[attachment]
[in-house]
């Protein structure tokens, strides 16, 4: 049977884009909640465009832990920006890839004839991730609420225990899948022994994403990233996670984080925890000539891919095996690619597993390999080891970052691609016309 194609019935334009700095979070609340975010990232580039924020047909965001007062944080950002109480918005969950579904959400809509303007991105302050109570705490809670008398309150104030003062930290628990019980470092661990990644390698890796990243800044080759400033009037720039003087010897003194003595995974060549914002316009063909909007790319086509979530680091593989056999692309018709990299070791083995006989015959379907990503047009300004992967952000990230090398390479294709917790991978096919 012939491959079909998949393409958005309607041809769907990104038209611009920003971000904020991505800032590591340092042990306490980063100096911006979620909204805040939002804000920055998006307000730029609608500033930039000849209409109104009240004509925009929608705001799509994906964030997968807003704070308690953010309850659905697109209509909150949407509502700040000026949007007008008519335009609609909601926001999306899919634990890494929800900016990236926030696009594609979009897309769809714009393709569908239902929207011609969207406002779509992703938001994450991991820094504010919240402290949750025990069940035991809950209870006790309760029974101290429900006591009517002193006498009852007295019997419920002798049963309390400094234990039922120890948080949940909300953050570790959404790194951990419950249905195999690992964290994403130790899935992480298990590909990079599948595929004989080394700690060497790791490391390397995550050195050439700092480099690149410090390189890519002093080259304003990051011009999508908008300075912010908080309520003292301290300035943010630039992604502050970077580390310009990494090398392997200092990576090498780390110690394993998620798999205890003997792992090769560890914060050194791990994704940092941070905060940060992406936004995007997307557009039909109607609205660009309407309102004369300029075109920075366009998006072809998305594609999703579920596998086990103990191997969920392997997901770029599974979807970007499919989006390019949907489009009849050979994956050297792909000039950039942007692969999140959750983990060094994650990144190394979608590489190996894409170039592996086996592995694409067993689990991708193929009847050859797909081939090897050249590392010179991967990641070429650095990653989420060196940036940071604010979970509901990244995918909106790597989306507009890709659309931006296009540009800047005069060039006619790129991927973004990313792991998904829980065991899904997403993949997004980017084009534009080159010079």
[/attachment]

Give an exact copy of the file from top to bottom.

[in-house]
């Protein structure tokens, strides 16, 4: 049977884009909640465009832990920006890839004839991730609420225990899948022994994403990233996670984080925890000539891919095996690619597993390999080891970052691609016309 194609019935334009700095979070609340975010990232580039924020047909965001007062944080950002109480918005969950579904959400809509303007991105302050109570705490809670008398309150104030003062930290628990019980470092661990990644390698890796990243800044080759400033009037720039003087010897003194003595995974060549914002316009063909909007790319086509979530680091593989056999692309018709990299070791083995006989015959379907990503047009300004992967952000990230090398390479294709917790991978096919 012939491959079909998949393409958005309607041809769907990104038209611009920003971000904020991505800032590591340092042990306490980063100096911006979620909204805040939002804000920055998006307000730029609608500033930039000849209409109104009240004509925009929608705001799509994906964030997968807003704070308690953010309850659905697109209509909150949407509502700040000026949007007008008519335009609609909601926001999306899919634990890494929800900016990236926030696009594609979009897309769809714009393709569908239902929207011609969207406002779509992703938001994450991991820094504010919240402290949750025990069940035991809950209870006790309760029974101290429900006591009517002193006498009852007295019997419920002798049963309390400094234990039922120890948080949940909300953050570790959404790194951990419950249905195999690992964290994403130790899935992480298990590909990079599948595929004989080394700690060497790791490391390397995550050195050439700092480099690149410090390189890519002093080259304003990051011009999508908008300075912010908080309520003292301290300035943010630039992604502050970077580390310009990494090398392997200092990576090498780390110690394993998620798999205890003997792992090769560890914060050194791990994704940092941070905060940060992406936004995007997307557009039909109607609205660009309407309102004369300029075109920075366009998006072809998305594609999703579920596998086990103990191997969920392997997901770029599974979807970007499919989006390019949907489009009849050979994956050297792909000039950039942007692969999140959750983990060094994650990144190394979608590489190996894409170039592996086996592995694409067993689990991708193929009847050859797909081939090897050249590392010179991967990641070429650095990653989420060196940036940071604010979970509901990244995918909106790597989306507009890709659309931006296009540009800047005069060039006619790129991927973004990313792991998904829980065991899904997403993949997004980017084009534009080159010079």